Irritable Bowel Syndrome

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Basics

Description

  • A gastrointestinal disorder characterized by
    • Chronic and/or recurrent abdominal pain or discomfort, bloating and distension, and alteration in bowel habits in the absence of an organic cause.
  • May be characterized as diarrhea-predominant or constipation-predominant; may alternate between symptoms
  • Synonym(s): spastic colon; irritable colon

Epidemiology

Irritable bowel syndrome (IBS) accounts for 30–50% of visits to gastroenterologists:

  • Second only to upper respiratory infection as cause of lost workdays
Prevalence

Pooled estimate of 11% IBS prevalence internationally; ranges from South Asia (7%) to South America (21%); prevalence in North America is 12%.

  • Predominant age: 20 to 39 years
  • If age >50 years, consider other diagnoses.
  • In the United States, female > male (2:1)
  • More common in low socioeconomic communities

Etiology and Pathophysiology

  • The etiology is unknown; associated with abnormalities of intestinal motility and enhanced sensitivity to visceral stimuli
  • The trigger may be luminal or environmental.
  • Evidence for the role of small intestinal bacterial overgrowth (SIBO) in IBS and association with antibiotic therapy is controversial; older age and female gender are predictors of SIBO in IBS patients.
  • The role of food sensitivity, genetic, and psychosocial causes are also under active investigation.
  • Four bowel patterns in the Rome IV classification:
  • IBS-D (diarrhea predominant); IBS-C (constipation predominant); IBS-M (mixed diarrhea and constipation; IBS-U (unclassified-symptoms cannot be categorized into one of the three subtypes)
  • The utility of subtyping has been questioned. Many patients change categories/subtypes over time.

Genetics
Unknown. IBS tracks in some families. Twin studies do not, however, show a clear genetic component.

Risk Factors

  • Other family members with similar gastrointestinal (GI) disorder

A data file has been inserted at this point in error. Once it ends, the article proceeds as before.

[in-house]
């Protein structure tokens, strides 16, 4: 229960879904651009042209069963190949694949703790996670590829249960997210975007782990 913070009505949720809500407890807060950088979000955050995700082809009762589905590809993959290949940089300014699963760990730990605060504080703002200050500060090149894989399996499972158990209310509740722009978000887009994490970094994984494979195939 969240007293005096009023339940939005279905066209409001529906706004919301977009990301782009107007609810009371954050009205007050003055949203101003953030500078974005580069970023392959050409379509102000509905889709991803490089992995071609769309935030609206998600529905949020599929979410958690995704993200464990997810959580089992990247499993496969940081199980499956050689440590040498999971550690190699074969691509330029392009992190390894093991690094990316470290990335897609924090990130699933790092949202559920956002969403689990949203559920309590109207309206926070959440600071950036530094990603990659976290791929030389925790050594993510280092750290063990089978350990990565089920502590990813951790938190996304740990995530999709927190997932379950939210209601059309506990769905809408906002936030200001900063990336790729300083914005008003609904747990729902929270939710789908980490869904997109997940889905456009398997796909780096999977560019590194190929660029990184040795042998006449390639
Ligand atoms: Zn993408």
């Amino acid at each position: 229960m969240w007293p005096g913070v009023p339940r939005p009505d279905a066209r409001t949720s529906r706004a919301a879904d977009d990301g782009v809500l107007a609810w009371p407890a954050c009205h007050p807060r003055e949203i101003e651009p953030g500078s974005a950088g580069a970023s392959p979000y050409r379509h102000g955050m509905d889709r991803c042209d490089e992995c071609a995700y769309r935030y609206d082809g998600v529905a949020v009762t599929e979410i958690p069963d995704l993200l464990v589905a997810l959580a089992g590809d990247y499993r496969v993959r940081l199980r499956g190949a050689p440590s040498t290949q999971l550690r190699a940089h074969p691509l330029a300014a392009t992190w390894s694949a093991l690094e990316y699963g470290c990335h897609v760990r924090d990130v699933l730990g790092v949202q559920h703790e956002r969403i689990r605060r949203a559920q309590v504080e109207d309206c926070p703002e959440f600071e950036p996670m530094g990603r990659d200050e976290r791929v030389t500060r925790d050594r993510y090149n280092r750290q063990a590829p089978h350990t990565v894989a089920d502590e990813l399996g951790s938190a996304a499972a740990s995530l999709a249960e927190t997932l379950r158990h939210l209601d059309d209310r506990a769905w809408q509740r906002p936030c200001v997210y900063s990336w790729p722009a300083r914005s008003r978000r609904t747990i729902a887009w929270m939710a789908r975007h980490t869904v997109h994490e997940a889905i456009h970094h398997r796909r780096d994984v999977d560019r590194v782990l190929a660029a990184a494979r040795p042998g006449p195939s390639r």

• History of childhood sexual abuse
  • Sexual/domestic abuse (primarily in women)
  • Depression
  • Gastrointestinal infection

Pediatric Considerations
No risk to mother or fetus

General Prevention

See “Diet.”

Commonly Associated Conditions

  • Chronic migraine
  • Fibromyalgia
  • Chronic fatigue syndrome
  • Sleep disorders
  • Psychiatric disorders: major depression, anxiety, somatoform disorders, and posttraumatic stress
  • Chronic pelvic pain
  • Temporomandibular joint dysfunction

-- To view the remaining sections of this topic, please or --

Basics

Description

  • A gastrointestinal disorder characterized by
    • Chronic and/or recurrent abdominal pain or discomfort, bloating and distension, and alteration in bowel habits in the absence of an organic cause.
  • May be characterized as diarrhea-predominant or constipation-predominant; may alternate between symptoms
  • Synonym(s): spastic colon; irritable colon

Epidemiology

Irritable bowel syndrome (IBS) accounts for 30–50% of visits to gastroenterologists:

  • Second only to upper respiratory infection as cause of lost workdays
Prevalence

Pooled estimate of 11% IBS prevalence internationally; ranges from South Asia (7%) to South America (21%); prevalence in North America is 12%.

  • Predominant age: 20 to 39 years
  • If age >50 years, consider other diagnoses.
  • In the United States, female > male (2:1)
  • More common in low socioeconomic communities

Etiology and Pathophysiology

  • The etiology is unknown; associated with abnormalities of intestinal motility and enhanced sensitivity to visceral stimuli
  • The trigger may be luminal or environmental.
  • Evidence for the role of small intestinal bacterial overgrowth (SIBO) in IBS and association with antibiotic therapy is controversial; older age and female gender are predictors of SIBO in IBS patients.
  • The role of food sensitivity, genetic, and psychosocial causes are also under active investigation.
  • Four bowel patterns in the Rome IV classification:
  • IBS-D (diarrhea predominant); IBS-C (constipation predominant); IBS-M (mixed diarrhea and constipation; IBS-U (unclassified-symptoms cannot be categorized into one of the three subtypes)
  • The utility of subtyping has been questioned. Many patients change categories/subtypes over time.

Genetics
Unknown. IBS tracks in some families. Twin studies do not, however, show a clear genetic component.

Risk Factors

  • Other family members with similar gastrointestinal (GI) disorder
  • History of childhood sexual abuse
  • Sexual/domestic abuse (primarily in women)
  • Depression
  • Gastrointestinal infection

Pediatric Considerations
No risk to mother or fetus

General Prevention

See “Diet.”

Commonly Associated Conditions

  • Chronic migraine
  • Fibromyalgia
  • Chronic fatigue syndrome
  • Sleep disorders
  • Psychiatric disorders: major depression, anxiety, somatoform disorders, and posttraumatic stress
  • Chronic pelvic pain
  • Temporomandibular joint dysfunction

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